Having spoken out to The Leader about his frustration at being omitted from the sixteen for our last two games, it appears the complex relationship between Adrian Cieslewicz and Wrexham might have reached a crucial point.
Without knowing all the behind-the-scenes detail it’s really difficult to know where to stand on this. I have to admit to being particularly torn as I’m pulled between two of my favourite characters at the club. I see Cieslewicz as an engaging personality and a player of genuine possibilities who has produced a number of decisive interventions in his time at The Racecourse, but I also have implicit trust in Andy Morrell, who I see as possessing an unusual amount of common sense and perspective for a football manager! In a profession which is characterised by the self-serving approach of men desperate to justify their decisions and cling onto their jobs, Morrell is a mature, thoughtful exception. His man management has been impressive, so his decision-making in regard to Cieslewicz intrigues me.
There’s no question that Cieslewicz is erratic, and while many hoped that the passage of time would iron this wrinkle out, the issue instead seems to have become more pronounced as time has passed. The second half of last season was characterised by quiet performances in the run-in, punctuated by bravura displays like his FA Trophy heroics in both the final and the semi. Dazzling at Wembley but quiet at Hyde: his critics would argue that’s the Cieslewicz conundrum summed up in a sentence!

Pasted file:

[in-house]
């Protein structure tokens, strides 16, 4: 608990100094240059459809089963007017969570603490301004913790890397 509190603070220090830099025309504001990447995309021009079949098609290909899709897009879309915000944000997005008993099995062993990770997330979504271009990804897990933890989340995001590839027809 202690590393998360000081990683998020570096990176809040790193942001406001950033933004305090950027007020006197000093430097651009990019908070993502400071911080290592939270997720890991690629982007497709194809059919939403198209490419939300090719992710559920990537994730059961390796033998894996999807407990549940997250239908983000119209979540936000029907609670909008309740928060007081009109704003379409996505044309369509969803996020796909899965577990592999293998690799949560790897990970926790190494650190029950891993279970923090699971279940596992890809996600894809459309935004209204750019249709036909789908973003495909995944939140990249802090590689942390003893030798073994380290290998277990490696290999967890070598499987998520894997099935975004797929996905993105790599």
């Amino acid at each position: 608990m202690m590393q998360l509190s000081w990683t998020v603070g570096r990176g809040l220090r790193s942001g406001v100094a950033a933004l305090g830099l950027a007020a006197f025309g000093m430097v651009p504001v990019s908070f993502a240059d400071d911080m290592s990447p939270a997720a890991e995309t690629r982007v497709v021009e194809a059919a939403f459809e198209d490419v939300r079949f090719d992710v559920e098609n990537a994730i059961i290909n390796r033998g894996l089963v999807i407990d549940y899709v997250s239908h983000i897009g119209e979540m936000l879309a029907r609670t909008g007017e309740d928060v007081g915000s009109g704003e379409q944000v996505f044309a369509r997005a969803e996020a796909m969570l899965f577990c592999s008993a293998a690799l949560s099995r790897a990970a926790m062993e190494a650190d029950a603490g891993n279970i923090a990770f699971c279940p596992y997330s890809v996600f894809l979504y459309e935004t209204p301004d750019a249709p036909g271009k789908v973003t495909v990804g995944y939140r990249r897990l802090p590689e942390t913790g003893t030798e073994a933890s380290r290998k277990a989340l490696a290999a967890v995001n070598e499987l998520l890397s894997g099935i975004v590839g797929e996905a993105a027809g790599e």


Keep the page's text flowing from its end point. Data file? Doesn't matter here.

Part of me reads the signs, hears the gossip and accepts that Cieslewicz ought to be more consistent, more focussed. The rational part of me wonders if he actually delivers more than he gets credit for. He was equal second top scorer for us last season, despite the fact that all the rest of the top five started at least fifteen games more than him (Rob Ogleby and Morrell stack up well in this respect too, although the manager’s stats are skewed by an FA Trophy hat trick against meagre opposition.)
He was fifth in the assists list as well.